The Winter Olympics in Sochi, Russia, has already announced course details for this year’s inaugural slopestyle skiing competition, but who is going to be launching off those 70-foot jumps? After Saturday and Sunday’s Dew Tour iON Mountain Championships in Breckenridge, Colorado, we got a sneak preview of a few, but thought it might be a good idea to feel out the entire slopestyle field. After some extensive research, we compiled a list of five athletes worth watching out for this February, so listen up and listen good.
Devin Logan is freeskiing’s biggest double threat, competing and winning in both women’s slopestyle and halfpipe skiing. Logan’s expertise is unquestionably in slopestyle, where she has an X Games silver medal and a win at the Dew Tour iOn Mountain Championships in Breckenridge. The 20-year-old has two older brothers who are successful pro skiers, but the younger Logan might be the one stealing headlines come February. Logan is coming off ACL surgery and announced her return with a halfpipe win in the first stop of the World Cup this season down in New Zealand.
Canada’s Kaya Turski is somewhat of a queen when it comes to slopestyle skiing. Turski has three X Games golds and an FIS World Ski Championship to her name, and has been nothing short of dominant in recent years. But Turski is currently battling to return to snow after suffering a torn ACL this summer, going under the knife for an experimental surgery that cuts recovery time in half. Keep an eye on Turski’s recovery as the Games approach, because if she’s healthy Turski will shake up the podium.
Nick Goepper won the Dew Tour stop in Breckenridge, and didn’t even need his poles to do it. Unable to hold poles after sustaining a broken hand, the Indiana native laid down an Olympic-quality run en route to beating a talented slopestyle field. Goepper took home vital points in Olympic qualification in what promises to be one of the most intense roster battles in the Olympics. Goepper leads a group of U.S. men that includes X Games champion Tom Wallisch, world champion Alex Schlopy, and AFP overall champion Gus Kenworthy.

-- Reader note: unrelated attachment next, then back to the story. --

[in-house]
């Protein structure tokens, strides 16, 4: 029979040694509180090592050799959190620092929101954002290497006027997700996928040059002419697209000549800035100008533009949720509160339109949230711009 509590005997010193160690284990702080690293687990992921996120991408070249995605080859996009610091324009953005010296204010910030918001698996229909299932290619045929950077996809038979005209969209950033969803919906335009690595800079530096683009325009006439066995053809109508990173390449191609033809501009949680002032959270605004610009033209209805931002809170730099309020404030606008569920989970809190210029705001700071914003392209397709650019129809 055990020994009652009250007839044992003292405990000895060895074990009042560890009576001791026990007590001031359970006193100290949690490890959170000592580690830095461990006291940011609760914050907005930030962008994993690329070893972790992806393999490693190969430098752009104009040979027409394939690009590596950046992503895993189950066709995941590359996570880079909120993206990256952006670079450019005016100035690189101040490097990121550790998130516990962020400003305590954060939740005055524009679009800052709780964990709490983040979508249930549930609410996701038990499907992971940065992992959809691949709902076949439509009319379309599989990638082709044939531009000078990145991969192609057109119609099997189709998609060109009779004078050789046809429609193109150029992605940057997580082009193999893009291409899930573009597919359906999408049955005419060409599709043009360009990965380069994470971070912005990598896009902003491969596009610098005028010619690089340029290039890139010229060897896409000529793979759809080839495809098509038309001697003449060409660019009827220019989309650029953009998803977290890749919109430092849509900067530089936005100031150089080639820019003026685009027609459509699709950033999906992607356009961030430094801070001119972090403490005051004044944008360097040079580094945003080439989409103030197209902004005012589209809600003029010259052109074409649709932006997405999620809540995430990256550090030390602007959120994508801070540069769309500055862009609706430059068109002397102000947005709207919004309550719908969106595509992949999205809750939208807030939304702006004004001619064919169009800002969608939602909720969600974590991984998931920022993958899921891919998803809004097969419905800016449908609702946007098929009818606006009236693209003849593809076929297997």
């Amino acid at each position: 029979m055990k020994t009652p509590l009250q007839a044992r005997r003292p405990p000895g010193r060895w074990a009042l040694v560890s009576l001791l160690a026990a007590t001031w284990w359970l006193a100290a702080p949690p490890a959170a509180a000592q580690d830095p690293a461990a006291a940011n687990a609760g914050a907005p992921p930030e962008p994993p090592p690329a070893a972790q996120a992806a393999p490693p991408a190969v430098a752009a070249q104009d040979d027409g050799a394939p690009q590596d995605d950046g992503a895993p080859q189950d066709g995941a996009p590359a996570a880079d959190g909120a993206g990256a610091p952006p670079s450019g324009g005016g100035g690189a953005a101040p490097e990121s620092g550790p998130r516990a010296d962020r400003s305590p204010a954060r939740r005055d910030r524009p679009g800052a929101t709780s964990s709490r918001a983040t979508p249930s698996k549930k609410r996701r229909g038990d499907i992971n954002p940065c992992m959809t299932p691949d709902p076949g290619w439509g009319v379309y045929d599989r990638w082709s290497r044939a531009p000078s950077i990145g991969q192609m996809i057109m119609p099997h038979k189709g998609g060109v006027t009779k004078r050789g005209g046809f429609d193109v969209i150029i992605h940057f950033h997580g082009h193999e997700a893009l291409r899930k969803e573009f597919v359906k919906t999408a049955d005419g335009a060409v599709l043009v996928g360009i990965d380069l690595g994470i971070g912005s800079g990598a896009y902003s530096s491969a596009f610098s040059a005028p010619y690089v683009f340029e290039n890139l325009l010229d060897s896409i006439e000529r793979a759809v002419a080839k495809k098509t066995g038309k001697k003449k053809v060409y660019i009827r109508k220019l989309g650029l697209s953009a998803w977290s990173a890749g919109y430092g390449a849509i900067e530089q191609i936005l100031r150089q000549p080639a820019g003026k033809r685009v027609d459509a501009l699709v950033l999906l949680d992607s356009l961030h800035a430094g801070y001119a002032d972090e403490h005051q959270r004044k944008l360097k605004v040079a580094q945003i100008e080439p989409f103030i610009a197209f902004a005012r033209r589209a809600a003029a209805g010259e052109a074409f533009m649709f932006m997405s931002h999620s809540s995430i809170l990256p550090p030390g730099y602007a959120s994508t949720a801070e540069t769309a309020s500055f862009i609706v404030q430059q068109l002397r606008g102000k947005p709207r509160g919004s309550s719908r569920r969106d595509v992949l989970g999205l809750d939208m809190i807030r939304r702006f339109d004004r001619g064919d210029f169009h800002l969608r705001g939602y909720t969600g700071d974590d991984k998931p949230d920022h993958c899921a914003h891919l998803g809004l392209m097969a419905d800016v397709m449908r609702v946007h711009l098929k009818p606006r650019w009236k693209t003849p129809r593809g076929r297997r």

Russ Henshaw is a big competitor from down under—and we’re not just talking talent. At 6 feet, 2 inches, Henshaw is one of the largest competitors in the sport, but that doesn’t stop him from stomping massive triple corks and taking home X Games hardware. After taking third at the first Dew Tour stop, the Red Bull-sponsored ripper has his eyes on Sochi with a chance to do what only three Aussies have ever done: strike gold in Olympic skiing.
Despite his absence from the Dew Tour in Breckenridge, Henrik Harlaut is the eclectic dark horse in Olympic slopestyle. Seemingly out of nowhere, the dreadlocked Swede shocked the world last year with his unprecedented butter triple cork 1620 on his way to Winter X Games Big Air gold. Harlaut isn’t huge on the competition scene, but when he competes people remember. A smooth, street-styled skier who loves to spin and slide on metal, Harlaut has a chance at gold if he decides he wants it. The sport’s true enigma, Harlaut will be entertaining at the very least for this year’s Sochi Games.
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